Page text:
One of the achievements for which the pioneers should be especially commended was the establishment of Public Schools as soon as there were a reasonable number of children to attend them. Knowing full well the handicap under which they themselves lived because of the lack of a fair common school education they were determined that their children should have a better chance of an education. Schools were built and opened when it meant the addition of another burden on their already almost hopeless finances.
The first Public School of Ridgetown was built in 1828 on a site almost across from where Scane's School is now. From the hewing of the first log to the making of the teacher's desk, the work was done entirely by the settlers. This building was used as a meeting house and school for many years. A list of the pupils who attended this school when it was opened in 1828 contains such names as Mitton, Scane, Scafe, Carlisle and Marsh. The first teacher in this school was Mr Gowdie, who according to report, was very strong on discipline. The next teacher was Sophia Nash, who later married one of the first settlers, James Watson. Then Alexander McKillop and a Mr Thompson. Money was scarce and the where-with-all to pay the teacher was hard to procure. This difficulty was partly overcome by having the teacher board around at the different homes, one week for one child and two weeks for two.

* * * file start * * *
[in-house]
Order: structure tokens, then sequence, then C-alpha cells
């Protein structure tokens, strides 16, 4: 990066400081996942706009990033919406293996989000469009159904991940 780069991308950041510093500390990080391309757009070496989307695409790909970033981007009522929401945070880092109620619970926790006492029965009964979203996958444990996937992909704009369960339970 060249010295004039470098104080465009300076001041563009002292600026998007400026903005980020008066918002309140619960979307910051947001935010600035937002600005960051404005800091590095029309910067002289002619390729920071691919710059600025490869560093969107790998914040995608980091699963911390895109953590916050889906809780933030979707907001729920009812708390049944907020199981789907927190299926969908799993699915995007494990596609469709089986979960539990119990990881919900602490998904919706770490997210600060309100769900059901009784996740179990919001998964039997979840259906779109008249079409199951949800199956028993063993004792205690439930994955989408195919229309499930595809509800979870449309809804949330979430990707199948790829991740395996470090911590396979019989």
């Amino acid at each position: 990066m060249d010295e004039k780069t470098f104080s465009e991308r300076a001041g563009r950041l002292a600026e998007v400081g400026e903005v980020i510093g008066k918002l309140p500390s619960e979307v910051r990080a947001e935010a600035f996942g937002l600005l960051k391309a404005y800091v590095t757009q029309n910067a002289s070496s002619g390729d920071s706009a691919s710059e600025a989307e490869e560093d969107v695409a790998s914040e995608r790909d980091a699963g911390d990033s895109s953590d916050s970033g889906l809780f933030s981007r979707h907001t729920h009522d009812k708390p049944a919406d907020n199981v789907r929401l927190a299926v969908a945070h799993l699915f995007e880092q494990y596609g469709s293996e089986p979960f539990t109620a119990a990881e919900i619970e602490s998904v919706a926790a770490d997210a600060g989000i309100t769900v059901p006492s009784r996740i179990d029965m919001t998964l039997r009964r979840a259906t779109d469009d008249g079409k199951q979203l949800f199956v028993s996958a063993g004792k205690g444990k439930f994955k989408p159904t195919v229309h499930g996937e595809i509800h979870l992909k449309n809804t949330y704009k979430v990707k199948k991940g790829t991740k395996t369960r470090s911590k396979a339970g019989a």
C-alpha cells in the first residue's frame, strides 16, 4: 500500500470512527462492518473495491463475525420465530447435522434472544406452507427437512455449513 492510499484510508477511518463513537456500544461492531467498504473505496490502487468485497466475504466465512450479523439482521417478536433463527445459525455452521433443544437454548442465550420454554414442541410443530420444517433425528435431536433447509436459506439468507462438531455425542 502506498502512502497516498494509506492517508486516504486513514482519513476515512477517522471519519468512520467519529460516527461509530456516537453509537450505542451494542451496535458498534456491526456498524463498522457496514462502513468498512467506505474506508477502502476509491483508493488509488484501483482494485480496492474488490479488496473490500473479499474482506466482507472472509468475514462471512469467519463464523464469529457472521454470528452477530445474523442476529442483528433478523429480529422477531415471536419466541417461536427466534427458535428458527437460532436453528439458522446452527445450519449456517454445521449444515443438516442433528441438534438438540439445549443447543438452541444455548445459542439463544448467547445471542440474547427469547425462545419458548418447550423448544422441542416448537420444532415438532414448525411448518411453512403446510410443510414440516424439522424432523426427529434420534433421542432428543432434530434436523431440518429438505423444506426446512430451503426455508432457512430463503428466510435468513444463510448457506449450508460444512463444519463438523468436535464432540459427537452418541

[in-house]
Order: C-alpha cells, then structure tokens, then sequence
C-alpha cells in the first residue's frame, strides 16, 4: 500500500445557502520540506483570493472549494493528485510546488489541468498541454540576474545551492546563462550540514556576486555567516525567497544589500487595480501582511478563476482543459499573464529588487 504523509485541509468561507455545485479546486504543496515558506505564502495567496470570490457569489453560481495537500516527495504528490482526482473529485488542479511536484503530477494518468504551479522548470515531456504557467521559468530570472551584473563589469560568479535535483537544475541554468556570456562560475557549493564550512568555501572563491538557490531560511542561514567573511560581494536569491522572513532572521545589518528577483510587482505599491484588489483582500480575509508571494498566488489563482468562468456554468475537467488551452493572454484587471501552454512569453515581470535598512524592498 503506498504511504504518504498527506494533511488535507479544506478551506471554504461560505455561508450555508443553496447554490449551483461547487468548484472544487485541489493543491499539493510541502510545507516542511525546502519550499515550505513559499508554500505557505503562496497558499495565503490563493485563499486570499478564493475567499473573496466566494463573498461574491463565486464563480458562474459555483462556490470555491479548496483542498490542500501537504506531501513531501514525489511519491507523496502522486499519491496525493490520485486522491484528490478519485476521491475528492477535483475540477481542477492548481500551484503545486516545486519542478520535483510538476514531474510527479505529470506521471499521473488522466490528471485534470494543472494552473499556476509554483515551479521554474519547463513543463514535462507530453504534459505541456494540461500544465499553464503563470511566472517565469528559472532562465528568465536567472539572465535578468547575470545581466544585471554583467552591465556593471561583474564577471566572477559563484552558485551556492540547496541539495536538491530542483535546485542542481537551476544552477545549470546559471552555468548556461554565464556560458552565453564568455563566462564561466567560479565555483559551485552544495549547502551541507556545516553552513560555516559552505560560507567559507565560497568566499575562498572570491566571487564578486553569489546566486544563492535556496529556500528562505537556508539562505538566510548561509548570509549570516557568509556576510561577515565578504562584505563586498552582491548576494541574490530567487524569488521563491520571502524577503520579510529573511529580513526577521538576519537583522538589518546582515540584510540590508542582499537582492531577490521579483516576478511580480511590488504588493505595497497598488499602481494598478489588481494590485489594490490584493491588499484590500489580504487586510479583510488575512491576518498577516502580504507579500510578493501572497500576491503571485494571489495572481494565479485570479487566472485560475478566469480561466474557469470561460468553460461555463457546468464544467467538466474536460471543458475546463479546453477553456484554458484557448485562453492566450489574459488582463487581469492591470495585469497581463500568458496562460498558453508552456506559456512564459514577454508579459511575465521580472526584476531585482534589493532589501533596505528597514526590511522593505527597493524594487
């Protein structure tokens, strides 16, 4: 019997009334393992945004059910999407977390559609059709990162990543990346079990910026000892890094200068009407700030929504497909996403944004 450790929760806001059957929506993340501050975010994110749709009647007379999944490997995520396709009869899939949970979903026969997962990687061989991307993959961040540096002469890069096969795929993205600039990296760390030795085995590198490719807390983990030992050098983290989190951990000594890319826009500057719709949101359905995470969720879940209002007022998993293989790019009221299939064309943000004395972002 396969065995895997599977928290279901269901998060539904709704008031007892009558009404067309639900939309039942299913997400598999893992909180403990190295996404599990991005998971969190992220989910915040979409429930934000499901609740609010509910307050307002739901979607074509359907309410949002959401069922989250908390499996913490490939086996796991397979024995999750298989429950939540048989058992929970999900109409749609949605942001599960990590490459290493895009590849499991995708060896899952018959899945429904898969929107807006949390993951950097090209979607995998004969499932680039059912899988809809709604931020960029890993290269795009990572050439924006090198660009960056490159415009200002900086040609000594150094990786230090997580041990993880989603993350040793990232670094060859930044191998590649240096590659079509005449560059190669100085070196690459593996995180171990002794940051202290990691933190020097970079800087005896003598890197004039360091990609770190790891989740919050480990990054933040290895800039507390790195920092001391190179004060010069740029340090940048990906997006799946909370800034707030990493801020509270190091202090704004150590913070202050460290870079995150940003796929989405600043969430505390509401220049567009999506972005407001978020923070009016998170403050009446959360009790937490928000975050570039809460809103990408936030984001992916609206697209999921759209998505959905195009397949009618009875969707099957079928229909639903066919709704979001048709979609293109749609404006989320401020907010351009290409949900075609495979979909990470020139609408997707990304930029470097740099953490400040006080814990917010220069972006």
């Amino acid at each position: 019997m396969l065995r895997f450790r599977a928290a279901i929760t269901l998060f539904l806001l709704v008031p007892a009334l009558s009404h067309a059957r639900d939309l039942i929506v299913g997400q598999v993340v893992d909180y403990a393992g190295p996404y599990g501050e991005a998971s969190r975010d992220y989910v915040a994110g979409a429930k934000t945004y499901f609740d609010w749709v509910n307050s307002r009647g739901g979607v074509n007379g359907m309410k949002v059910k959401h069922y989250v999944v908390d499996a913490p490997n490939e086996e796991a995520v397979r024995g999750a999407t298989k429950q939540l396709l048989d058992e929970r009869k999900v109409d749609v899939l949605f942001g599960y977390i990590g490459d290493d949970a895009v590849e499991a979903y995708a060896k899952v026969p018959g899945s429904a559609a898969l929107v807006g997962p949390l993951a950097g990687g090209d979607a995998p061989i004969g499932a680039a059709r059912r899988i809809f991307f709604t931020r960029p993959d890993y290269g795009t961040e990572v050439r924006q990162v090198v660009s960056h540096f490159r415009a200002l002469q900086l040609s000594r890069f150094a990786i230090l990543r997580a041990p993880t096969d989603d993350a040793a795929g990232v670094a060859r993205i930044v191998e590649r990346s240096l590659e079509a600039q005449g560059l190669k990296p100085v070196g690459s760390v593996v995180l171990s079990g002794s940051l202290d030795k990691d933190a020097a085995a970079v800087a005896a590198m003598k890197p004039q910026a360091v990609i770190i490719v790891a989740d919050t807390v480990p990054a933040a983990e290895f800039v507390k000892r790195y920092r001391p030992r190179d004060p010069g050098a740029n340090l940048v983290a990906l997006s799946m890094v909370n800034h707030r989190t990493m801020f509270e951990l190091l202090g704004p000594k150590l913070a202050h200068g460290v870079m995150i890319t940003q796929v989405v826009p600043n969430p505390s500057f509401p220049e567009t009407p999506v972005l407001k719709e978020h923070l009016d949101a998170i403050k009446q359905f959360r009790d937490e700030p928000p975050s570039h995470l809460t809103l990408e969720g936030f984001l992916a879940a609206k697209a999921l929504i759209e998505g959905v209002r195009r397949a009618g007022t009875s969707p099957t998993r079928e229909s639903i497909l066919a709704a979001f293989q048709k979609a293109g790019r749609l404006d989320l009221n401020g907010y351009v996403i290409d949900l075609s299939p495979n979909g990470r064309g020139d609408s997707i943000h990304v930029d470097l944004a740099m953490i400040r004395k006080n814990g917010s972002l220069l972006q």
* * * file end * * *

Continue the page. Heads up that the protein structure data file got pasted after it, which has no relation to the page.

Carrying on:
Each parent, at the beginning of the year, pledged a certain number of children to attend school. At the end of the term the expenses were divided into as many parts as there were children pledged and each parent had to pay for the number he pledged whether they attended or not.
The next school was built on a lot donated by James Watson in l840. It was situated on the corner of Main Street and Erie where the Community Grocery now stands. This site became valuable for business and a new school was built on the North Side of York Street. Mr E.B. Harrison was the teacher. He later was the County Inspector. A wing was built to this school in 1872.
Soon accommodation became limited and in 1875 the building and grounds of the Methodist Church on Ebenezer Street were bought by the Public School board. What was formerly the church became the primary wing of the public school. In 1882 the present School was built on Jane Street on the site where a sawmill had burned down. It has remained the only Public School in Ridgetown.
The citizens of the town in February 1948 have just voted on and carried a by-law to build a new public school on the site of the present school.
Transcribed from the records of Mrs. Geo. S. Brien, Rural Ridgetown Women's Institute.